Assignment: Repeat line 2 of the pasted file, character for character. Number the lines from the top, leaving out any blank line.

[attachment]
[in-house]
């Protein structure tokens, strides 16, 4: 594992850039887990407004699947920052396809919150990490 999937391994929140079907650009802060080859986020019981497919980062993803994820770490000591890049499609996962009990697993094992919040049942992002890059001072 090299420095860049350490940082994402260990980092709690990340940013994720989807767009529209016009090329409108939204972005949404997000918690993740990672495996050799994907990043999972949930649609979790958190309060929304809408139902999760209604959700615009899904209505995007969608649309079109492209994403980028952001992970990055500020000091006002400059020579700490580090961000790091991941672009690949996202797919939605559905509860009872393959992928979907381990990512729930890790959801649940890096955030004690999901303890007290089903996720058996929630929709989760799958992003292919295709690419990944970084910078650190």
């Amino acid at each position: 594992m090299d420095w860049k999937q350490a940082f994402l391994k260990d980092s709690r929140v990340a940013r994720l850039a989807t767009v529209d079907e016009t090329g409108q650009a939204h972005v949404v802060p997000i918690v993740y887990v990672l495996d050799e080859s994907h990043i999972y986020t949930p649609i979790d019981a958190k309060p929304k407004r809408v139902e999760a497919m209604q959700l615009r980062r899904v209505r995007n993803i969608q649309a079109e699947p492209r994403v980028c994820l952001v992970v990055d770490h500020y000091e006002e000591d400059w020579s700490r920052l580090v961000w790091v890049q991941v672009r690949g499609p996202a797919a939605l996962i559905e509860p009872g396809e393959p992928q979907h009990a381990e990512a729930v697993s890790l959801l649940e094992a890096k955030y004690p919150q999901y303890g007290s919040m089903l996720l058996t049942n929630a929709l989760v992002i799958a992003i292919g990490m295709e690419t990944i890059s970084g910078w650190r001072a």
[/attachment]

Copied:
């Protein structure tokens, strides 16, 4: 594992850039887990407004699947920052396809919150990490 999937391994929140079907650009802060080859986020019981497919980062993803994820770490000591890049499609996962009990697993094992919040049942992002890059001072 090299420095860049350490940082994402260990980092709690990340940013994720989807767009529209016009090329409108939204972005949404997000918690993740990672495996050799994907990043999972949930649609979790958190309060929304809408139902999760209604959700615009899904209505995007969608649309079109492209994403980028952001992970990055500020000091006002400059020579700490580090961000790091991941672009690949996202797919939605559905509860009872393959992928979907381990990512729930890790959801649940890096955030004690999901303890007290089903996720058996929630929709989760799958992003292919295709690419990944970084910078650190």